The ecologist, hearing a gasp, searches for the source of the excitement. Looking up, she sees a tree with purple berries, filled with dining birds. She is saddened. The tree is a buckthorn – an invasive species that has taken over where native service berries used to grow. She is aware that the berries are not only devoid of important nutrients, but also cause dehydration in birds. This scene is one of heartache for her. She might come to volunteer and help create a healthier habitat.
These two friends are in the same place at the same time, and yet their experiences are very different. Both learned something by listening and looking at the very same scene, and yet they are coming to very different conclusions based not on their observations in the moment, but rather on past experiences.
Each conclusion is tied to the learning process we all go through: we make observations, add meaning, form beliefs, and take actions based on those beliefs. And each time we do this, our thinking is reinforced.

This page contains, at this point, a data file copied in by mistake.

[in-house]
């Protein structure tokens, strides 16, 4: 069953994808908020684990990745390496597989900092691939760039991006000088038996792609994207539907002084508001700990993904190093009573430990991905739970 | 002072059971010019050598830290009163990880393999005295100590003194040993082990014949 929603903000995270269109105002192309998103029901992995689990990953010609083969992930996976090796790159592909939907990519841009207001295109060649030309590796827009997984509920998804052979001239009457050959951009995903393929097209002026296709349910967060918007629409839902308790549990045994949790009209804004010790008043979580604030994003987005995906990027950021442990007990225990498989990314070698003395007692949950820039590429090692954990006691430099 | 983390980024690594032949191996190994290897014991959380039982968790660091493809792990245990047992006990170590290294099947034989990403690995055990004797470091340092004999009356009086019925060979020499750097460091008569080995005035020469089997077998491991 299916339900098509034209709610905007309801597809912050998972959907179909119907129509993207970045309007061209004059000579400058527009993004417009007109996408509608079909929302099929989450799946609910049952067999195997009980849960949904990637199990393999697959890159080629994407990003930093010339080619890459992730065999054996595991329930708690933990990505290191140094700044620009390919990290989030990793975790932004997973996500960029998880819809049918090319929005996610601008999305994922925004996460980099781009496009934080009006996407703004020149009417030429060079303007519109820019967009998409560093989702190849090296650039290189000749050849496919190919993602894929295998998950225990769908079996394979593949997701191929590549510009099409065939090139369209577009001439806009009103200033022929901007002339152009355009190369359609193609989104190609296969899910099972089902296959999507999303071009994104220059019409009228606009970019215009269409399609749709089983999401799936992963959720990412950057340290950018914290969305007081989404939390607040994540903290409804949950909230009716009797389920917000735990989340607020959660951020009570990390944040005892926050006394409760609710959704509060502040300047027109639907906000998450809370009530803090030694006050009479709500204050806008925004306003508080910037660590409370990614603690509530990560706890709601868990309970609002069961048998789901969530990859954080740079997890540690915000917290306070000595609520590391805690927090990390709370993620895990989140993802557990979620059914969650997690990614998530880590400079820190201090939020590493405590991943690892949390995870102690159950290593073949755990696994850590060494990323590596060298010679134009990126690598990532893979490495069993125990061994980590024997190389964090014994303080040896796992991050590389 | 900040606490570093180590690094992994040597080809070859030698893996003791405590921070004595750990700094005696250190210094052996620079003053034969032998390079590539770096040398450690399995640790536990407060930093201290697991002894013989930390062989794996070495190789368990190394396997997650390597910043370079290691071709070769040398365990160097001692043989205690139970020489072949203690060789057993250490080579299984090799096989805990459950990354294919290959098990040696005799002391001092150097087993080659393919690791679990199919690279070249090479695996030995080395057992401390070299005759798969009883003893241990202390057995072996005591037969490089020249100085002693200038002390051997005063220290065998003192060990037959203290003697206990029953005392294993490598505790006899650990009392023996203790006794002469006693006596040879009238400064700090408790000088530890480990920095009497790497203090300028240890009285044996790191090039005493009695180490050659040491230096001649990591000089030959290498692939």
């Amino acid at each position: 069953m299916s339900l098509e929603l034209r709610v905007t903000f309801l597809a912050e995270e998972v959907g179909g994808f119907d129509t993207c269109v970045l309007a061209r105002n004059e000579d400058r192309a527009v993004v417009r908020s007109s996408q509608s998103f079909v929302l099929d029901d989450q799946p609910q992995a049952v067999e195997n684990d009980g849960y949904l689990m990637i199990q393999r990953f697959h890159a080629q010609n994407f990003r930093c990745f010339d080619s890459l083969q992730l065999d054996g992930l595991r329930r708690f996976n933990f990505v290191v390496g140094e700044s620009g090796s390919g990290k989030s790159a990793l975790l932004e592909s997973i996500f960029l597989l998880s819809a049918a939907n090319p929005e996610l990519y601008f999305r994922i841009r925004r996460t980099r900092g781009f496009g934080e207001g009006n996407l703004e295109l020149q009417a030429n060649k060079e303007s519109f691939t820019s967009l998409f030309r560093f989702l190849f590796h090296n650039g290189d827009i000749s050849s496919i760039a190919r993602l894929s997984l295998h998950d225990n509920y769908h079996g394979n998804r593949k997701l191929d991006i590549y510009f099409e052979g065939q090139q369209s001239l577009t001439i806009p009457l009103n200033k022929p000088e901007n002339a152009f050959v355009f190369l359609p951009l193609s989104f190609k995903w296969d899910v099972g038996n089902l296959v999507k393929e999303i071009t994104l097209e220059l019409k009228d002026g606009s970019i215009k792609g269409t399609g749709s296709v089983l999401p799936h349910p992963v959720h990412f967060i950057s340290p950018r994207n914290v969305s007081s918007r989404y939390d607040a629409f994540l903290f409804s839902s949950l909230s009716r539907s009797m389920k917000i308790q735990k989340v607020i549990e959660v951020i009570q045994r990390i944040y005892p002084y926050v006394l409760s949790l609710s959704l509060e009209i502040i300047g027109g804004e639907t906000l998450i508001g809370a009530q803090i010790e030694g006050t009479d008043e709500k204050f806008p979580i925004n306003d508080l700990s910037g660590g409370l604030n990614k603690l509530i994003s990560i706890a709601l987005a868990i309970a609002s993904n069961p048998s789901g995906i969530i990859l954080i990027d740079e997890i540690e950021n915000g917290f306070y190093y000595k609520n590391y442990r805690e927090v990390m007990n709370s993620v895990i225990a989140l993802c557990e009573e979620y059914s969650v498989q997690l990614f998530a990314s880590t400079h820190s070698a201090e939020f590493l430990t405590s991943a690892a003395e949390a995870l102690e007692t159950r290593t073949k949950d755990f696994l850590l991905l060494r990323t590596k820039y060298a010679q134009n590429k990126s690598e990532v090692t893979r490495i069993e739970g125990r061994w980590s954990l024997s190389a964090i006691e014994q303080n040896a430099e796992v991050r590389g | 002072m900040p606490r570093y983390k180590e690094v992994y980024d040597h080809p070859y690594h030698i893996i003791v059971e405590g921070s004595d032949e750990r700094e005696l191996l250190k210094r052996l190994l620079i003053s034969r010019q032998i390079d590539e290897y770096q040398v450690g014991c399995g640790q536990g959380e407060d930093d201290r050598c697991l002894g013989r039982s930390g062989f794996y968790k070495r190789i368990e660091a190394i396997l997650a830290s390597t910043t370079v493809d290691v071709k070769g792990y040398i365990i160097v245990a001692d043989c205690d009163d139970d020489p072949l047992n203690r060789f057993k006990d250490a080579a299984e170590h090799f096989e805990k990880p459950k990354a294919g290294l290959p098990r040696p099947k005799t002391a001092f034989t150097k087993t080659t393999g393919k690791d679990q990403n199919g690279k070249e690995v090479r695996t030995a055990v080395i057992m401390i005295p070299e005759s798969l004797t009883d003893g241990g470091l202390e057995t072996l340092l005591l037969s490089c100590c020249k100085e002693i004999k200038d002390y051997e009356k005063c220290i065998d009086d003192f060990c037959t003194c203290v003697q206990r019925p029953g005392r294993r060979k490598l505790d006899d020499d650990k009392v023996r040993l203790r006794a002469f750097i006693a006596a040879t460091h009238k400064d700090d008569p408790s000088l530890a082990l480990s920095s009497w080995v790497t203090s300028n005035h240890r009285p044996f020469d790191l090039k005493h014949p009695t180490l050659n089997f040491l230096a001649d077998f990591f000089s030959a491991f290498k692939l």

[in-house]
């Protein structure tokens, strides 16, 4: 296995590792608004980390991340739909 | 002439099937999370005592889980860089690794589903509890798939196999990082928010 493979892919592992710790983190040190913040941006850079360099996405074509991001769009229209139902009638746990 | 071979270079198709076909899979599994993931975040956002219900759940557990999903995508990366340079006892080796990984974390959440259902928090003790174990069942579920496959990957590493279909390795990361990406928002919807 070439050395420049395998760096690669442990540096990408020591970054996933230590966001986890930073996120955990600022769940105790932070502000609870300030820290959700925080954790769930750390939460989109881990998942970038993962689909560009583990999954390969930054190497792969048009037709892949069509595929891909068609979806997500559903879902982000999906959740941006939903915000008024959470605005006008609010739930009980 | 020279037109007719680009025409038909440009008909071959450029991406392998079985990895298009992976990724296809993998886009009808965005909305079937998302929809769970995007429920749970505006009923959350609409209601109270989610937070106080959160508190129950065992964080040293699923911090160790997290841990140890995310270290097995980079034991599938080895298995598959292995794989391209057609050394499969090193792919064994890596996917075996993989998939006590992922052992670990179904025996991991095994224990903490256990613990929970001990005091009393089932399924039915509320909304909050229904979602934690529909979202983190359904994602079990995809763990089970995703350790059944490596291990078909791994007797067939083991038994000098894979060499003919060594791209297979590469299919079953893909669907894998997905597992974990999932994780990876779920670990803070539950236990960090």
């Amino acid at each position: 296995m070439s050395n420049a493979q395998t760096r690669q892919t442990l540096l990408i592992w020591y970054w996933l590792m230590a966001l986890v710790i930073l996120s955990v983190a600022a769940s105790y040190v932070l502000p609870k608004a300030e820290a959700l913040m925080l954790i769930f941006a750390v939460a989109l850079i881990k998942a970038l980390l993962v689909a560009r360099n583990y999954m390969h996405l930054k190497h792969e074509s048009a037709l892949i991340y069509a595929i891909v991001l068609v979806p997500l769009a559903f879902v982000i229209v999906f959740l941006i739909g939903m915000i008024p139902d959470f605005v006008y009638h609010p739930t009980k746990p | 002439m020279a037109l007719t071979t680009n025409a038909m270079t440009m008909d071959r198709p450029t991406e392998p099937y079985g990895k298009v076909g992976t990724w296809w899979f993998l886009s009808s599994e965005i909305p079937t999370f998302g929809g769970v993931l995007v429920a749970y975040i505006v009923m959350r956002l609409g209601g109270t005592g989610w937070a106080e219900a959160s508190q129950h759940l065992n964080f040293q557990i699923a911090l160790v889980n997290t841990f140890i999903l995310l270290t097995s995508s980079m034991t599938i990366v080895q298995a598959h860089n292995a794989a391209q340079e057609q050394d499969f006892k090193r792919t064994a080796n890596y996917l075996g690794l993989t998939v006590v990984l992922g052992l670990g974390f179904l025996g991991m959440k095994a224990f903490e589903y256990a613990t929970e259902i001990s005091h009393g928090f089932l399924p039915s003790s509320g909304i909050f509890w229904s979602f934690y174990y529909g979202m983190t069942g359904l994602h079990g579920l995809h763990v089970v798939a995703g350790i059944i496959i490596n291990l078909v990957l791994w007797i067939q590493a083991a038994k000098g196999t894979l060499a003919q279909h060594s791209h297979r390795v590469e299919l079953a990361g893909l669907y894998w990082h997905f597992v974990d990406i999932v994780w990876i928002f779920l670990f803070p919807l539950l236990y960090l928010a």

In this example, the ornithologist looks right past the berries. In her experience, a good birding practice is to look for specific patterns, shapes and colors on birds, so that they can be identified. By identifying the different kinds of birds, she can give them a name (which adds meaning), determine if this is a good place to look for birds (form a belief), then decide if she wants to come back (take an action).
It happens fast – in a split second. We don’t think much about the thinking process. And, yet, if we can get into the practice of unfolding how we add meaning or form beliefs, we can create deeper understandings of each other and our world.
The practice of exploring our learning process is simple. But it is often forgotten.
In this example, two people are forming opinions about the value of a specific moment. Imagine applying this practice in deciding, as parents, how to raise your children. Or in understanding how a policy decision is being made at work, or understanding what is happening in an election.
The practice I just described is supported by a visual tool called the “ladder of inference” and is one of many tools that can be used to uncover – and shift – our own thinking.
The “ladder of inference” is just one of the Systems Thinking tools the Urban Ecology Center uses in our planning, decision making and in working with students. It helps us build a deeper, shared understanding upon which we can then act.
Want to learn more? Please consider attending the next regional Systems Thinking Institute — happening right here in Milwaukee on March 29-31! Visit watersfoundation.org for details.